The Academic Senate's resolution also acknowledges the "historical underresourcing of and inadequate attention" to Title IX structures and processes, coupled with Jackson's recent comments, has led to the feeling of distrust, "which may lead survivors to choose not to report harm out of concern for retaliation or a belief that nothing would come from reporting."

Before the Academic Senate took up the resolution at the end of its meeting yesterday, its “open forum” period was filled with members of the campus community responding to Jackson’s comments and the campus’ Title IX response generally, including one speaker who read an open letter to Clifton.

Janet Winston, the membership and organizing representative for the California Faculty Association’s Cal Poly Humboldt chapter, said she was helping to organize a meeting set for Friday for faculty, staff and students to discuss what is needed for the university to go beyond meeting the legal requirements of Title IX, Title VI and Title VII.

“Based on our own experiences, what can we do that is not going to be focused solely on risk management and not focused solely on meeting the letter of the law but providing survivor-centered care and support and advocacy and information and education, and mandating certain policies that will truly be safer for people who have bravely come forward in the press because they are not getting the kinds of protections to meet their concerns and their experiences on this campus?” Winston asked, describing the meeting as a “grass-roots organizing meeting” to identify obtainable goals.

Another faculty member said she’d been advised by colleagues not to speak at the meeting because they feared she’d face retaliation, saying she doesn’t have the benefit of “tenure or retreat rights,” a reference to former Dean John Lee, who was the subject of an USA Today investigative report earlier this year. Lee, USA Today found, had been fired from his administrative role after a campus investigation found he’d groped two colleagues but was allowed to return to his teaching position with an annual salary of $154,000 under a “retreat” clause in his contract. Despite fears of retaliation, the faculty member said she felt compelled to speak, calling Jackson’s comments “disturbing and completely out of line” and saying she “felt really harmed by what was being said.”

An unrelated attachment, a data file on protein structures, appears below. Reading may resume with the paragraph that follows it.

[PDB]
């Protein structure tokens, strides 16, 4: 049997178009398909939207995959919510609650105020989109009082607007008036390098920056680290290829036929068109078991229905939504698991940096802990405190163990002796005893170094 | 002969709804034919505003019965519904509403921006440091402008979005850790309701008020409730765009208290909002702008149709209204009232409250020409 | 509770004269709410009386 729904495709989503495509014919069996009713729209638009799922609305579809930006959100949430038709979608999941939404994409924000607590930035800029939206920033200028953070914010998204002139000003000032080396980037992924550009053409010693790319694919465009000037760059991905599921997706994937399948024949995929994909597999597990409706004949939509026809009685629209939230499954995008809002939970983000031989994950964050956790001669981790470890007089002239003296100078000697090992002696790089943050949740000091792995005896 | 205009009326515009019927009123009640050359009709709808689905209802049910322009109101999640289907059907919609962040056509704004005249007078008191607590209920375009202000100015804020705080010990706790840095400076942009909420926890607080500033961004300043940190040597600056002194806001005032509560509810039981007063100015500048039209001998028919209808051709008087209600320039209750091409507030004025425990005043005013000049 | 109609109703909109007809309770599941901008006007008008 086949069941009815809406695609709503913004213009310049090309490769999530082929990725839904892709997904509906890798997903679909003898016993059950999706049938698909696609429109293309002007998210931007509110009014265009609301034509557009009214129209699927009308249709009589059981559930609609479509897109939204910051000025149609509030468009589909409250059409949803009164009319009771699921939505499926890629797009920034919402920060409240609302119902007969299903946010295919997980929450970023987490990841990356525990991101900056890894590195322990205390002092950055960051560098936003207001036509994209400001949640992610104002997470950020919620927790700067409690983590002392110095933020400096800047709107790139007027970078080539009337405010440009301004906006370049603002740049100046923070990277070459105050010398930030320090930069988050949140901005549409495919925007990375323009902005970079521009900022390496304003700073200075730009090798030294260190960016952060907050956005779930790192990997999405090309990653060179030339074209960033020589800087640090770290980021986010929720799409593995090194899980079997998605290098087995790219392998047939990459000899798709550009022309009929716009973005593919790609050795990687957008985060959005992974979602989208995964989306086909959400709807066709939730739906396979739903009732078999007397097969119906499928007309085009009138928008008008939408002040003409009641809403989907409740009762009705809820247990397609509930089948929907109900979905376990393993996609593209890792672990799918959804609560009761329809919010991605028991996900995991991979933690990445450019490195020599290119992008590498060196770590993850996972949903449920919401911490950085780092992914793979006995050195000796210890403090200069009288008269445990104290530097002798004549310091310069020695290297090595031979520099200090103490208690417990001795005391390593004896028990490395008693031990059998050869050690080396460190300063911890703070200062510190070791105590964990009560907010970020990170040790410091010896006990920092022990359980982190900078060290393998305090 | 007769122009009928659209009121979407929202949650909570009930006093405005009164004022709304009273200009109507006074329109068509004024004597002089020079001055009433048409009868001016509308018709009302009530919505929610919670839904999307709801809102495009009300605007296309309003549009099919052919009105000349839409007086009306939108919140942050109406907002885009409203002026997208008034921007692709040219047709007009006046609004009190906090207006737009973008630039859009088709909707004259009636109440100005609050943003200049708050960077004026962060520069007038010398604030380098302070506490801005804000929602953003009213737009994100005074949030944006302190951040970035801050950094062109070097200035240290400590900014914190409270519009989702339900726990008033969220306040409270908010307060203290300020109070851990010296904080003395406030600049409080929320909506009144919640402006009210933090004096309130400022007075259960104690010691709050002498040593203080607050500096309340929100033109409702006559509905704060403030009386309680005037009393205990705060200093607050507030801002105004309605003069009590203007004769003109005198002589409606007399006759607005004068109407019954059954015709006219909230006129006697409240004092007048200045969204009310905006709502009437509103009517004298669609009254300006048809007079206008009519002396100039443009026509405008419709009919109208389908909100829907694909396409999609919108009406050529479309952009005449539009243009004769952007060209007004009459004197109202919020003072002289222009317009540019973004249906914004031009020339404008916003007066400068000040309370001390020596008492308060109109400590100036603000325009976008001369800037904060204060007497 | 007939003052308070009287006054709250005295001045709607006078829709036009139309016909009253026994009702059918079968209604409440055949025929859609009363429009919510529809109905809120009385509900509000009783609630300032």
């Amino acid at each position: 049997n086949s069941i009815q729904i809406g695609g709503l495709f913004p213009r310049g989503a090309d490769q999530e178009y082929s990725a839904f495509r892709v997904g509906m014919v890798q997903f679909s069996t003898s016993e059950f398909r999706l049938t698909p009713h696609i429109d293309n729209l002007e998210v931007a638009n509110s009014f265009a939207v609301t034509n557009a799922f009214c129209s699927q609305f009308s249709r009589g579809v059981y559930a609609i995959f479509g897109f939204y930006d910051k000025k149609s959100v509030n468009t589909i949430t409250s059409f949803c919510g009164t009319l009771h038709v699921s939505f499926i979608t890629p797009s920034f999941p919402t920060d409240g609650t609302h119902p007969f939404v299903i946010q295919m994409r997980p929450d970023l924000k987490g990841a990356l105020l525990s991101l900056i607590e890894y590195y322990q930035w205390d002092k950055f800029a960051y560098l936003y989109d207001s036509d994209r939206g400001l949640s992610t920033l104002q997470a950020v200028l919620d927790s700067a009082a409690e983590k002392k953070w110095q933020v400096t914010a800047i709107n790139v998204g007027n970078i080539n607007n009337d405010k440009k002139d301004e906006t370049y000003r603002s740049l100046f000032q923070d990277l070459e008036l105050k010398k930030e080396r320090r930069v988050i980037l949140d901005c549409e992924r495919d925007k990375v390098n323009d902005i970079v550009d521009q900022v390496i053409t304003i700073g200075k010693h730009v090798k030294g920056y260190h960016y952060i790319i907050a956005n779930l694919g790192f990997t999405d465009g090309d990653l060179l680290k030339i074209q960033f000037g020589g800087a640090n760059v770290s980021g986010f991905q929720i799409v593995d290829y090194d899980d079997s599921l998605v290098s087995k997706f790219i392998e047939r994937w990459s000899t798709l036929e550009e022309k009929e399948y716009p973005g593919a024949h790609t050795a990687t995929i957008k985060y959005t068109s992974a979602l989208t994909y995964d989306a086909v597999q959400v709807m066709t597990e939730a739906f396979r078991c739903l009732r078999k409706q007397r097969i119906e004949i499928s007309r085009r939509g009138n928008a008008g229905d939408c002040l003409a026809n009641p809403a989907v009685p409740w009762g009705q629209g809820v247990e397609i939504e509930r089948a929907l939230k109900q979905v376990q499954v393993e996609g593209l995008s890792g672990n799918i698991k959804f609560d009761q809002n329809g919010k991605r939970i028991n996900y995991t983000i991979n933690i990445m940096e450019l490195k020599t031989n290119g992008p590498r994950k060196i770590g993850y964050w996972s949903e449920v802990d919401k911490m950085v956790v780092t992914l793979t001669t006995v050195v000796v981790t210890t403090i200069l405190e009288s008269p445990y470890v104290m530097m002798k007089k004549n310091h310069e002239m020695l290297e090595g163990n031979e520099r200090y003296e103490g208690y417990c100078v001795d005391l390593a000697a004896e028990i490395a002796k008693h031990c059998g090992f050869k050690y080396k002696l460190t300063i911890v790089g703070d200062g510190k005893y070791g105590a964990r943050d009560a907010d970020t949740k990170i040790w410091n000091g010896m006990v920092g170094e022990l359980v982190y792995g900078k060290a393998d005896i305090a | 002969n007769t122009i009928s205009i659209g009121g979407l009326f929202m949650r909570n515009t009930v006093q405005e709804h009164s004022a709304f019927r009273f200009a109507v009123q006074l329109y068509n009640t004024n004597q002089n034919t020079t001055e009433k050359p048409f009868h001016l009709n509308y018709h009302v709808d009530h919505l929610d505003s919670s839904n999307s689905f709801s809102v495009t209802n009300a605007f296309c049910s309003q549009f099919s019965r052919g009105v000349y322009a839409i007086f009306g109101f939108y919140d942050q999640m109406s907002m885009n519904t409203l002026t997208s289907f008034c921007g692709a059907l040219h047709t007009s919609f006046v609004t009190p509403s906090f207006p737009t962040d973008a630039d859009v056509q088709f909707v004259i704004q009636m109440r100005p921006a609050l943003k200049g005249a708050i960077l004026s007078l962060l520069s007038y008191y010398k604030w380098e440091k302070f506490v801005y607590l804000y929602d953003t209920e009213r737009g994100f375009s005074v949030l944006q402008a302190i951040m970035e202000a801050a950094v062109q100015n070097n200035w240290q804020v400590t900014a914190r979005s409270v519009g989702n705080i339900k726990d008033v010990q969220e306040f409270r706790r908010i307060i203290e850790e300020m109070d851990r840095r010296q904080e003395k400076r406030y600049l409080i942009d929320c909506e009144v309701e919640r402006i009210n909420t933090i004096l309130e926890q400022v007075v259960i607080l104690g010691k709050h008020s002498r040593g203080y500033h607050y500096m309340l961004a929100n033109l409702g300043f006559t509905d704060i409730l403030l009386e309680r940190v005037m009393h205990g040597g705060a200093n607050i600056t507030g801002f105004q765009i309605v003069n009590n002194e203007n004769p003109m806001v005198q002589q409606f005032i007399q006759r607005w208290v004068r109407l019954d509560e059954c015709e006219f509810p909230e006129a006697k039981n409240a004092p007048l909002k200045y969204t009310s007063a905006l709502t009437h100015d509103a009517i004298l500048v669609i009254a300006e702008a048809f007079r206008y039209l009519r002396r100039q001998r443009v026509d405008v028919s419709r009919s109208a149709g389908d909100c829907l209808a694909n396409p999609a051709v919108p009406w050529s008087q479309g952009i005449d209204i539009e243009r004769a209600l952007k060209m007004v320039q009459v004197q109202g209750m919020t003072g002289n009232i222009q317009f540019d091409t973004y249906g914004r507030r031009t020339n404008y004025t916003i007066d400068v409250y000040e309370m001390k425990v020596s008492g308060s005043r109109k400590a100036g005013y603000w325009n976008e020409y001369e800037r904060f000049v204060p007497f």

“These comments were not taken out of context and they were not misunderstood,” she said. “Addressing the culture of silence and harm should be this university’s No. 1 priority. The president’s remarks were shameful.”
Professor Maxwell Schnurer, who chairs the Department of Communication and co-chairs the university’s Sexual Assault Prevention Committee, then read from prepared remarks, saying he wanted to address the “three most common misunderstandings about sexualized violence.”

The first misconception, he said, is that it’s rare, noting approximately one in four students who attend university will be harmed by sexualized violence as students.

“The Safer Campus Surveys in 2012, 2015, 2020 all affirm that statistics are consistent for Humboldt,” he said. “In 2020, 66 students reported that someone had committed sex acts on them when they were drunk, drugged or passed out. Thirty-eight students reported that their partner made threats to physically harm them or someone they love. One-hundred students reported that someone made nonconsensual sexual contact with them. Literally hundreds of students are harmed every year at Humboldt and the current climate is icy cold for those people. The cases reported in the media are not the exception, but are the tip of an iceberg.”

The second misconception, Schnurer said, is that people make up false reports, saying the FBI statistic is that fewer than one in 100 reports are false, while scholars put the number at 2 to 8 percent of reports.